The start of free agency is nearly upon us, and you can’t have a conversation about the Philadelphia 76ers without discussing the Run It Back movement (even here on this website). Unsurprisingly, then, people are seeking clues as to what the Sixers’ key free agents are thinking, whether it’s watching Jimmy Butler drill a penalty kick by Neymar, or Joel Embiid trying to trick Tobias Harris into saying he’ll re-sign at a charity soccer event.
Of course, the man who removed himself from social media, JJ Redick, has been much less visible in the public eye. Redick’s under-the-radar offseason goes hand-in-hand with how underdiscussed JJ has been in the whole Run It Back scheme of things. What will happen with Butler has assumed first billing (whether it’s his re-signing, or going to Houston, an LA team, Brooklyn, etc.), followed by potential suitors for Harris, and then, it’s largely taken as a given that JJ will return to complete the starting lineup Voltron.
Somewhere along the way, someone threw out a number of $10 million to bring back Redick, and now everyone just runs with it in their possible cap scenarios as though it’s as locked in as Zhaire Smith’s rookie scale contract. Folks justify the figure as being more than he could get from a team using a mid-level exception, but less than he made last year, which would make sense for a player entering his mid-30’s.
Now, sure, that explanation is perfectly logical and could end up being the case. But then again, Redick averaged a career-high 18.1 points per game last season, and prior to the Butler and Harris moves, was arguably the team’s offensive engine between his DHO game and two-man action with Embiid. He also shook off those postseason naysayers by handily winning his matchups with Joe Harris and Danny Green, performing admirably as a lock-on-his-man defender, rather than trying to switch and getting exposed in that manner.
Do we really expect him to, no doubt about it, just take a paycut? Isn’t it possible that the $12.5 million was already lower than his true market value, and he was fine with it because he knew the team had overpaid him so drastically the year before?
He has been open about liking the team and Philadelphia is close enough to his home in Brooklyn to make the slightly annoying, but manageable commute. Still, you know what team is even closer to Brooklyn? Brooklyn. They have a ton of cap space and are widely anticipated to add Kyrie Irving to what was a playoff team last season. If the Nets were to strike out on a second max free agent and throw something like 3 years, $42 million at Redick, would that be appealing to him? With all the teams out there with cap space, could some other team offer a number to give him pause enough that the Sixers would need to at least make their offer more competitive?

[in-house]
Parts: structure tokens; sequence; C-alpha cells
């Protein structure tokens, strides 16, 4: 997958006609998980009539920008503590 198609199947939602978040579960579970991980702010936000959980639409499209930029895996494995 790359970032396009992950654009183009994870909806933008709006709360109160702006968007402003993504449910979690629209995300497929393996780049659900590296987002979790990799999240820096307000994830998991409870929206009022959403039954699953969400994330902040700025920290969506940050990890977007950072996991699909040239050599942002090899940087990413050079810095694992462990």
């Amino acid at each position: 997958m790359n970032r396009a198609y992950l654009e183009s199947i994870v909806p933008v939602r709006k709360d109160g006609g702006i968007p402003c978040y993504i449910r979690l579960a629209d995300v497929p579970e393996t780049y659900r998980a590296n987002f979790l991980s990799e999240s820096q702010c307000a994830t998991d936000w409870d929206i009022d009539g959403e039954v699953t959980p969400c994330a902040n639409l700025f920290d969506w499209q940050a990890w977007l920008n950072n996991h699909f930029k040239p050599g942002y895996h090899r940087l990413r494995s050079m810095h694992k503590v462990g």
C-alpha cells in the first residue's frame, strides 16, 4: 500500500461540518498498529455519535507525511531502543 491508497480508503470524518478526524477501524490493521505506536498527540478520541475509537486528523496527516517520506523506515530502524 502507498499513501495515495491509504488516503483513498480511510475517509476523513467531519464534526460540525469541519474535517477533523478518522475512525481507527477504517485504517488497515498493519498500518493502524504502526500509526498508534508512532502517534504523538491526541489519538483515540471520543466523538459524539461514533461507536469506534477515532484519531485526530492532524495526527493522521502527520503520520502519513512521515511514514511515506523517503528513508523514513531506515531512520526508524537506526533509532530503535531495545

With less information and speculation floating around regarding Redick, I gave the most recent episode of The JJ Redick Podcast with Zach Lowe a close listen to see if anything of note was evident. There was the usual fun nonsense like learning JJ does not have a stylist and thinks people actually bring their own cats to cat cafes (the cats are already there and the cafes basically serve a dual role as adoption centers, fyi). But largely, there was nothing of relevance to be gleaned, with JJ even acknowledging at one point how careful he is with that stuff:
“The interesting thing – again, I’m just legally obligated not to break any news – the interesting thing to me is the amount of contradictory noise…Two days ago, Player X to this team was a done deal, and now, a different source, or sometimes the same source, will say, no, Player X to this team.”
So when Redick says something like the following on Philadelphia’s backup center situation…
“Obviously, that will be a huge piece for us, er, for the 76ers in free agency, just figuring out someone to fill those minutes.”
We should recognize it as a slip of the tongue, and only natural for someone who has been a Sixer for two seasons, not a sure sign he’s coming back.
During a discussion of he, Butler, and Harris for the Sixers, Redick did whisper, “I’m not the first priority.” But that’s so obviously a reality that he even felt comfortable saying it.
Here was what I felt was the only potentially relevant tidbit regarding Redick’s free agency:
“For a player, it’s a gift and a curse, this player movement. Right, because it’s exciting for the league. I think you can sort of get out of situations easier than maybe you would be if you got locked in. But then at the same time, I think there’s a lot of guys that basically for the foreseeable future, unless something changes with the cap or strategy of teams, we’re gonna be locked into short-term deals. And that’s just, to me that’s the new normal.”
If he accepts it as the new normal, maybe he really is OK continuing to go down the path of shorter deals, rather than trying to lock in one last long-term contract as he approaches the tail end of his career. From the Sixers’ perspective, that would be a boon, allowing them to bring him back to compete in the present without having one more long-term deal on the books as part of what’s likely going to be an exorbitant cap sheet if everyone is brought back and Ben Simmons signs an extension.
So maybe it really is a case of where there’s no smoke, there’s no fire, and Redick will re-sign without much hand-wringing for a team-friendly price. I just find it strange that in a league where every move and rumor gets endlessly (and often needlessly) discussed and dissected, Redick’s free agency has almost entirely flown under the radar. We’ll find out the end result soon enough.